Speed of light: Clippers can't catch Suns in Game 7
PHOENIX -- Among the points of emphasis written on the greaseboard in the Phoenix Suns' locker room prior to Game 7 was the simplest of messages, one that would eventually be proven to be so true as the evening unfolded.
"Speed: They have no answer," the message read.
Indeed the Clippers had no answer, but it only began with speed. They had no answer for the Suns' 3-point shooting, no answer for Phoenix' ball movement, no answer for any of the members of the shortened rotation of seven players that coach Mike D'Antoni has now used to knock off both teams from Los Angeles.
Speed is what suits the Suns, and when they're playing their speed game as they did Monday night and hitting on all cylinders, it's hard to find anybody who has an answer. The greatest individual player in the league couldn't beat them four times in the first round, and a team with a massive size advantage couldn't do it in the second round.
"If we're knocking down shots and running and put up at least 30 points each quarter, you'd better keep scoring. We may not stop you all the time, but if you have a lull at all, we just keep scoring," D'Antoni said.
That's the beauty of the brand of basketball the Suns play, and the Clippers certainly didn't have any answers in a 127-107 loss that ended their Cinderella season, not even with Elton Brand dominating the Suns' undersized front line for 36 points.
Phoenix made 15 3-pointers to the Clippers' zero, held Los Angeles to just seven second-chance points, shot an astounding 60 percent overall and had 32 assists on their 48 field goals while Los Angeles had just 11 on its 41 buckets.
The crowd rose in unison with 3:45 left to give the Suns a standing ovation, never having had a chance to grow worried over the course of a game that Phoenix dominated throughout. Any time the Clippers made something even remotely resembling a run, the Suns picked them apart with crisp ball movement and deadeye shooting. Shawn Marion had five 3s, Steve Nash had four, and Leandro Barbosa and Tim Thomas added two apiece.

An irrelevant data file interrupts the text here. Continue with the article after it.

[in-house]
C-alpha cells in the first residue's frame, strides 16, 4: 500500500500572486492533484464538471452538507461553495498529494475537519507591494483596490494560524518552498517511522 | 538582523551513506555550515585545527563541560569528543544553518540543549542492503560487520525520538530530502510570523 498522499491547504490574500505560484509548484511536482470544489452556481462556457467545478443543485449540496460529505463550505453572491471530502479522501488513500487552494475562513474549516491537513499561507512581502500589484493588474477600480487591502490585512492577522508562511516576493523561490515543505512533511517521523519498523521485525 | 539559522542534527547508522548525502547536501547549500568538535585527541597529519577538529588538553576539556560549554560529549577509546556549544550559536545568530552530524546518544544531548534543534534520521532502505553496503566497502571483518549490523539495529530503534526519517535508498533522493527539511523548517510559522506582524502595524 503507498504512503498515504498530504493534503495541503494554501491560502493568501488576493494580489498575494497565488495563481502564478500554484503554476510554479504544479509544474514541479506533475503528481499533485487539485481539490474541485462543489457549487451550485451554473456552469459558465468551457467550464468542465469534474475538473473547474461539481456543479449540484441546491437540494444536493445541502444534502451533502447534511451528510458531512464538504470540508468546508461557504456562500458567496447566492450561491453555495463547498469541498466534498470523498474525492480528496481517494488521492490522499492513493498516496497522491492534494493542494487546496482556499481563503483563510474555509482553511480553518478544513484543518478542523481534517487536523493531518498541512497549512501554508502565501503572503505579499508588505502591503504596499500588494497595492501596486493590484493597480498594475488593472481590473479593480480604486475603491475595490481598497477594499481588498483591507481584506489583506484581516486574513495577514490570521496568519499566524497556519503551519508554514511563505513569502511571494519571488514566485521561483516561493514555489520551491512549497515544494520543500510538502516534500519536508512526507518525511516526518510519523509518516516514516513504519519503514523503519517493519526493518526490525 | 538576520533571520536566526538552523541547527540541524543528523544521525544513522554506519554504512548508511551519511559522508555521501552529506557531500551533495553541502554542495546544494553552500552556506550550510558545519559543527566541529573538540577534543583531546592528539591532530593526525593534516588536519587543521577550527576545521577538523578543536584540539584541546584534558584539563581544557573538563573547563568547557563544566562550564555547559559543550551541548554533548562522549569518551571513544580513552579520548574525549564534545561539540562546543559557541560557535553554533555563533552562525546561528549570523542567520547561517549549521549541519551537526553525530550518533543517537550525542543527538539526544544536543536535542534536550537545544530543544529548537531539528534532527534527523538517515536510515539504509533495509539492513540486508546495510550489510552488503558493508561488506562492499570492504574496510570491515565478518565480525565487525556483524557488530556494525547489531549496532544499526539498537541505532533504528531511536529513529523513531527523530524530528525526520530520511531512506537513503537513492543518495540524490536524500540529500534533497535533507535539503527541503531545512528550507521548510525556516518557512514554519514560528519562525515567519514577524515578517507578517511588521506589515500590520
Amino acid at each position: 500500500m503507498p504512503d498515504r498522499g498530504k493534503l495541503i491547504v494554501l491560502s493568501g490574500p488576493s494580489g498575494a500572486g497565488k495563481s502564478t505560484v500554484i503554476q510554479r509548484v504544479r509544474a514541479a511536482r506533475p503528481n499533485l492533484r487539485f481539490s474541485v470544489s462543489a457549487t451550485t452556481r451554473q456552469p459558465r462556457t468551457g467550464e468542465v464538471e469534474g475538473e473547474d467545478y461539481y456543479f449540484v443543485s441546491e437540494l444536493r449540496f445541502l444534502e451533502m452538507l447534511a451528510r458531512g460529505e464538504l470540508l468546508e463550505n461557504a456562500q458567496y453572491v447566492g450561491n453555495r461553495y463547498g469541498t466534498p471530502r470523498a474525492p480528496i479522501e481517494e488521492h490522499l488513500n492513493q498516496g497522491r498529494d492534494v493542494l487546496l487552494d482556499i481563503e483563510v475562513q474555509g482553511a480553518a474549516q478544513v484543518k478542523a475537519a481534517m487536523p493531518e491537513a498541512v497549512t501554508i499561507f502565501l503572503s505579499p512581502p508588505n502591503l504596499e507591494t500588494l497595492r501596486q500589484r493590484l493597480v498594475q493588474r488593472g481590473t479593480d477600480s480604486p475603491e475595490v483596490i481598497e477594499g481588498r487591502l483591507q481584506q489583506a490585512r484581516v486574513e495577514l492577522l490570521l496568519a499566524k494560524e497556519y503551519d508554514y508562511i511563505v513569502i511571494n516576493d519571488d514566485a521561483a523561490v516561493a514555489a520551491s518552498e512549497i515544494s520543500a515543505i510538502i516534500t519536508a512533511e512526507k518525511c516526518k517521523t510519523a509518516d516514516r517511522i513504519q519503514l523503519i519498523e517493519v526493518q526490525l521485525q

"Knowing that when you start a 7-footer [Chris Kaman] whose footwork is not all that great, then you have Elton Brand whose footwork is pretty good, the most important thing is you just want to run 'em," Thomas said. "When you're constantly pushing the ball it puts a lot of pressure on you. And when we play small, bigs can't play this game. Our tempo has a lot to do with moving the ball but also with just pushing it right at them and making them make mistakes. And Steve is the best in the world at finding the open man, so with him having the ball, all you have to do is out yourself in an area where you're open."
The three days off between games clearly rejuvenated the Suns, who were already saying afterward how they expect to hear about their legions of doubters in the next round when they go up against Dallas. It'll be a rematch of the second-round series won by the Suns last season when Nash got revenge against the team that let him go
"Avery [Johnson] has instilled some discipline and has them playing great," Nash said. "We're not the deepest team or the biggest, but we have to be up there with the most resilient."
There are a pair of teams from Los Angeles that would have to agree.
Chris Sheridan, a national NBA reporter for the past 10 years, covers the league for ESPN Insider. To e-mail Chris, click here.
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